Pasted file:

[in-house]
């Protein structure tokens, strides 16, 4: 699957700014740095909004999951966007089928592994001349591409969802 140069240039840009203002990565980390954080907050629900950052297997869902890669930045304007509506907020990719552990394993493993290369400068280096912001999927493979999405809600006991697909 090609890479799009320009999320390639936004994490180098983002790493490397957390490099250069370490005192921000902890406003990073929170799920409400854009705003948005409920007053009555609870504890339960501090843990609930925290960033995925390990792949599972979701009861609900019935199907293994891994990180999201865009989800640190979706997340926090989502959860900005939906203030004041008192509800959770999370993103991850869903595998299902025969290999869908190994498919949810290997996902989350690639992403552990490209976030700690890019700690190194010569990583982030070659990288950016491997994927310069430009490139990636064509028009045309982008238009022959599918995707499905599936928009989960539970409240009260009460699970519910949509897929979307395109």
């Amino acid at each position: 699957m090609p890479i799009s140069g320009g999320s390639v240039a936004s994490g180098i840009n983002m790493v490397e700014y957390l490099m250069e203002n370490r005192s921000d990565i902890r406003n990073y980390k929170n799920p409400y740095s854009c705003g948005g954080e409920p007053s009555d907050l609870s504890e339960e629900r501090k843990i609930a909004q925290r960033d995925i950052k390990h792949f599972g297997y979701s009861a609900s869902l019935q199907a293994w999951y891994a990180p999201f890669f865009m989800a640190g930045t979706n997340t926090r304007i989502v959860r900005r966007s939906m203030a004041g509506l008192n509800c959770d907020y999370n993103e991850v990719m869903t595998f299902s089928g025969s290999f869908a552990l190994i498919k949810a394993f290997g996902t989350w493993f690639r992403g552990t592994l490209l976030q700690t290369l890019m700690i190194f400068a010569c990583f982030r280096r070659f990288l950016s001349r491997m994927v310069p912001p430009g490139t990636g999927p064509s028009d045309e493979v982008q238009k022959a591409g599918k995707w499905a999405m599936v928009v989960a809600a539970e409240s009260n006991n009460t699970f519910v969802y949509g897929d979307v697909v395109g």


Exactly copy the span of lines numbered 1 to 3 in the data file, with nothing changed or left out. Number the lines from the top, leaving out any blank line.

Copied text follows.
[in-house]
């Protein structure tokens, strides 16, 4: 699957700014740095909004999951966007089928592994001349591409969802 140069240039840009203002990565980390954080907050629900950052297997869902890669930045304007509506907020990719552990394993493993290369400068280096912001999927493979999405809600006991697909 090609890479799009320009999320390639936004994490180098983002790493490397957390490099250069370490005192921000902890406003990073929170799920409400854009705003948005409920007053009555609870504890339960501090843990609930925290960033995925390990792949599972979701009861609900019935199907293994891994990180999201865009989800640190979706997340926090989502959860900005939906203030004041008192509800959770999370993103991850869903595998299902025969290999869908190994498919949810290997996902989350690639992403552990490209976030700690890019700690190194010569990583982030070659990288950016491997994927310069430009490139990636064509028009045309982008238009022959599918995707499905599936928009989960539970409240009260009460699970519910949509897929979307395109």
């Amino acid at each position: 699957m090609p890479i799009s140069g320009g999320s390639v240039a936004s994490g180098i840009n983002m790493v490397e700014y957390l490099m250069e203002n370490r005192s921000d990565i902890r406003n990073y980390k929170n799920p409400y740095s854009c705003g948005g954080e409920p007053s009555d907050l609870s504890e339960e629900r501090k843990i609930a909004q925290r960033d995925i950052k390990h792949f599972g297997y979701s009861a609900s869902l019935q199907a293994w999951y891994a990180p999201f890669f865009m989800a640190g930045t979706n997340t926090r304007i989502v959860r900005r966007s939906m203030a004041g509506l008192n509800c959770d907020y999370n993103e991850v990719m869903t595998f299902s089928g025969s290999f869908a552990l190994i498919k949810a394993f290997g996902t989350w493993f690639r992403g552990t592994l490209l976030q700690t290369l890019m700690i190194f400068a010569c990583f982030r280096r070659f990288l950016s001349r491997m994927v310069p912001p430009g490139t990636g999927p064509s028009d045309e493979v982008q238009k022959a591409g599918k995707w499905a999405m599936v928009v989960a809600a539970e409240s009260n006991n009460t699970f519910v969802y949509g897929d979307v697909v395109g």